It's encouraging to me personally, too, as I evaluate the obstacles I've been hurdling (or stumbling over) in my own class. John and Patrick have learned from their first experience, and this year seems a world away from last year. Yes, discipleship is slow. But we're learning what works here and what doesn't. And at the risk of being self-centered, I am simply thankful for the usefulness of our lives here that leaves us contentedly tired.

Keepin' on

It was evening; the nights are slightly cooler now, even more pleasant than usual. I was chatting with our guard, Joseph, whose oldest son is the age of my youngest. He and his family have resided in the boys' quarters of now two of our eMi families, both of whom have homeschooled at different times. Joseph looked at me.

"I think I am going to homeschool [my son] a bit to help him keep up in preschool," he said. "Because I think"--he paused here--"that even a parent can teach a child."

I grinned. Yes, Joseph. You can teach your son.

This was a big deal: a shift in cultural thinking. Parents creating an educational environment in their home, taking an interest in the next level of parenting beyond providing food and shelter and school fees, is an admirable step.

I dashed inside, scrounging around in the materials I'd brought to my YMCA class, some of J.'s favorite file folder games, a piece of chalk. We sat on the cement porch of our boys' quarters and flipped through the games. I drew "Mickey Mouse Math" on the pavement, for addition with g. nuts: A large circle for Mickey's face, two small ones for the ears, where you place the addends. Slide them to the face, count 'em up, and your kids get to eat all their correct answers.

The next night, I stepped into the twilight with mild, giddy anticipation. How did his kids like it? "So much!" He exclaimed, describing their favorites. I reveled in his toothy grin. He'll switch these activities out for more in July, and is looking forward to his day off to play games with them most of the day. It was fun to celebrate with him, to hear of such exceptional fatherhood. Being a dad looks entirely different here--if it exists at all in many families--and a man taking such devoted interest in his kids gave me a glittering hope inside.

More than that, it was a unique, small, brightly-wrapped package of grace. I haven't written much about my latest YMCA classes, partially because I'm concerned about being myopic about my own interests. But I have also found myself in that wordless dearth of creativity, of happily blogging our lives. I have been mucking around in that silent swamp that is discouragement.

It's been things like the majority of ladies in my class failing or cheating on my quizzes, ignoring my assignments, dodging class. So then it was me pulling out all the stops, spending hours during a brief anniversary trip so my students would finally get it, so their classes would change. Then it was arriving at the Y after forty minutes in traffic, arms heavy with bags of homemade playdough and graded quizzes and copies I'd paid for and hauled half a mile through the construction, to find out the faculty had cancelled afternoon classes and forgotten to call me. (Oops.) Then it was being cancelled again without them calling me for a second week. (I'd wised up and called a few times until someone returned my call on my way there.) It was asking my students a week after I'd shared the Gospel: "So! Can you earn your salvation?" and half of the class answering with a resounding "YES!"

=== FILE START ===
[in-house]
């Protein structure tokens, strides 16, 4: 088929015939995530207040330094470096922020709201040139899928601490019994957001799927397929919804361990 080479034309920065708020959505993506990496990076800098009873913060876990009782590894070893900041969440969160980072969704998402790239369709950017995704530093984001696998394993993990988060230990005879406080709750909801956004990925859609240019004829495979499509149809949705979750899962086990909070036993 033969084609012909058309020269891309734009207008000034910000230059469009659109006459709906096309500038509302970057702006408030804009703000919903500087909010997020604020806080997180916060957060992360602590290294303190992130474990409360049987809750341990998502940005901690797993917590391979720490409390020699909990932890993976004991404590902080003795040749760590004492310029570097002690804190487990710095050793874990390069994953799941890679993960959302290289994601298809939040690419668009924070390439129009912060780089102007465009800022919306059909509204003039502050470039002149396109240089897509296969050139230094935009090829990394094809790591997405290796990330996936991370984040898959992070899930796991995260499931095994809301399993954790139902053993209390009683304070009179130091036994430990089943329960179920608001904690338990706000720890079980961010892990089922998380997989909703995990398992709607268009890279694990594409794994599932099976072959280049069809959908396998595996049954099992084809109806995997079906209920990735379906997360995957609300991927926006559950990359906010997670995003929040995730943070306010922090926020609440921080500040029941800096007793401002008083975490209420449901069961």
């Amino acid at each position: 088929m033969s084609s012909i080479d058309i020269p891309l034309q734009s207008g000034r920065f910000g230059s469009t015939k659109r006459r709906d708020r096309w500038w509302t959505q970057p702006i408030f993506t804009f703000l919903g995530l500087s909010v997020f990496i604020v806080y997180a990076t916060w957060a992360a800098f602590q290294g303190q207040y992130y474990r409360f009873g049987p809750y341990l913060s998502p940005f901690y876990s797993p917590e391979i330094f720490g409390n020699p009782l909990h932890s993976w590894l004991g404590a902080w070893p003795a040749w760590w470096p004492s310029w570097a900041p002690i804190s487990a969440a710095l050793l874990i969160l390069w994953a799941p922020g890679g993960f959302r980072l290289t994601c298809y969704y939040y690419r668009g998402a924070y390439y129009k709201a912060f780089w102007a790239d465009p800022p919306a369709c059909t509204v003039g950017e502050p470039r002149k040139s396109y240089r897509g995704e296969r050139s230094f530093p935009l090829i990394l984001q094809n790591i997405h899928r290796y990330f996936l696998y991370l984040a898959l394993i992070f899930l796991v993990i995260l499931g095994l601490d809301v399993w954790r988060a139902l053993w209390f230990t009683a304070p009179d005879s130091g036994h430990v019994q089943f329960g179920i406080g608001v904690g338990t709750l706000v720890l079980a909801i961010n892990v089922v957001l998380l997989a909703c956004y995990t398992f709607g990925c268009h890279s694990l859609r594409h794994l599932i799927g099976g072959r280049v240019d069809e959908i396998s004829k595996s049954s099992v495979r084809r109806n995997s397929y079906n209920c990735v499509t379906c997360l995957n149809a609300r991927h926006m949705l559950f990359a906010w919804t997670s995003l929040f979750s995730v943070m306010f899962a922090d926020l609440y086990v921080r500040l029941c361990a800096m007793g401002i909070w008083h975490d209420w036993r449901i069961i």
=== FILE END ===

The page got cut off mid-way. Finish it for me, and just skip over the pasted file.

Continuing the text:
I sagged against the flaking cupboards of my kitchen one night, missing the bubbly little niece I haven't seen yet, chewing her toes in photos around a drooly grin. I was missing grabbing a bag of pita chips from my mom's cupboard near her pleasant-smelling laundry room. I was frustrated because ants had again commandeered the biscuits I'd laid on the counter for dinner, yet another infestation (3 species of ants, 2 species of cockroaches, a mouse, bats) just beyond my control. I was feeling used because of a number of cultural run-ins where I felt pounced upon as a frizzy-haired ATM for total strangers, including a policeman with a large rifle. I looked at the floor and mumbled to my husband, "It doesn't feel like my righteousness is breaking forth like the dawn." There may have been some tears. (If not then, certainly later.)

I've continued to remind myself that the Cross looked like the ultimate defeat; that God's timing and vision of success are far, far beyond my eyes. I feel secure that God has not wasted my time or money or energy, or my family's. I am just tired, poured out (feels more like dumped out at this point), and with what looks to human eyes like a very low cost-benefit ratio.

So I consider it a personal treasure from God that Joseph's family is changing because of the people who have left their families, and snack foods, to come to live here. I feel encouraged God brought another friend to my door yesterday for a conversation that helped her to make a big life decision. Discipleship is S-L-O-W whether you're in Scranton or Mogadishu. The cost is steep. But it is unquestionably worth the price. My home is not here any more than it is in the U.S. of A., land of relatively uninfested kitchens. God's doing something.

Therefore do not throw away your confidence, which has a great reward. For you have need of endurance, so that when you have done the will of God you may receive what is promised.
Hebrews 10:35-36